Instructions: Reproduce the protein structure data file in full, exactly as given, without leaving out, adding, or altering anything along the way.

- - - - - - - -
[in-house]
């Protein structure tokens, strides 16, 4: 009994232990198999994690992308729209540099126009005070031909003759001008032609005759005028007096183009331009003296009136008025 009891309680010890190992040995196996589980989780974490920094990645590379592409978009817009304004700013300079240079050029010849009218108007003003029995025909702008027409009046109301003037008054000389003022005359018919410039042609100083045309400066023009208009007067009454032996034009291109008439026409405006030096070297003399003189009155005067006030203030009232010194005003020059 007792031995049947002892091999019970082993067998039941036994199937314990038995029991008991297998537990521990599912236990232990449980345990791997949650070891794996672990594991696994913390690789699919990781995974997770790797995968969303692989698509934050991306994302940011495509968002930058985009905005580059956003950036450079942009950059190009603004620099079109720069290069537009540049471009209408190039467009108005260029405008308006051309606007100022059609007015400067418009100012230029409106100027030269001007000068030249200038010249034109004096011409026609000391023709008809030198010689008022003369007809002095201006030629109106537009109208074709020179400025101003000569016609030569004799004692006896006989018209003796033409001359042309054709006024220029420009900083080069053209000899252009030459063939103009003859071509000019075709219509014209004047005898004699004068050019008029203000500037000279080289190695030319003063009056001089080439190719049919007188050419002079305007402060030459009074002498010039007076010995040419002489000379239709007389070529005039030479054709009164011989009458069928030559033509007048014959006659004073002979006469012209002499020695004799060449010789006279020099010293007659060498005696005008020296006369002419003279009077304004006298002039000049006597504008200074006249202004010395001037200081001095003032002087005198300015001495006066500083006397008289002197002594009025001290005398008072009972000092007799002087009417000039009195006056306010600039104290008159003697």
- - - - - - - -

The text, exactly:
[in-house]
């Protein structure tokens, strides 16, 4: 009994232990198999994690992308729209540099126009005070031909003759001008032609005759005028007096183009331009003296009136008025 009891309680010890190992040995196996589980989780974490920094990645590379592409978009817009304004700013300079240079050029010849009218108007003003029995025909702008027409009046109301003037008054000389003022005359018919410039042609100083045309400066023009208009007067009454032996034009291109008439026409405006030096070297003399003189009155005067006030203030009232010194005003020059 007792031995049947002892091999019970082993067998039941036994199937314990038995029991008991297998537990521990599912236990232990449980345990791997949650070891794996672990594991696994913390690789699919990781995974997770790797995968969303692989698509934050991306994302940011495509968002930058985009905005580059956003950036450079942009950059190009603004620099079109720069290069537009540049471009209408190039467009108005260029405008308006051309606007100022059609007015400067418009100012230029409106100027030269001007000068030249200038010249034109004096011409026609000391023709008809030198010689008022003369007809002095201006030629109106537009109208074709020179400025101003000569016609030569004799004692006896006989018209003796033409001359042309054709006024220029420009900083080069053209000899252009030459063939103009003859071509000019075709219509014209004047005898004699004068050019008029203000500037000279080289190695030319003063009056001089080439190719049919007188050419002079305007402060030459009074002498010039007076010995040419002489000379239709007389070529005039030479054709009164011989009458069928030559033509007048014959006659004073002979006469012209002499020695004799060449010789006279020099010293007659060498005696005008020296006369002419003279009077304004006298002039000049006597504008200074006249202004010395001037200081001095003032002087005198300015001495006066500083006397008289002197002594009025001290005398008072009972000092007799002087009417000039009195006056306010600039104290008159003697």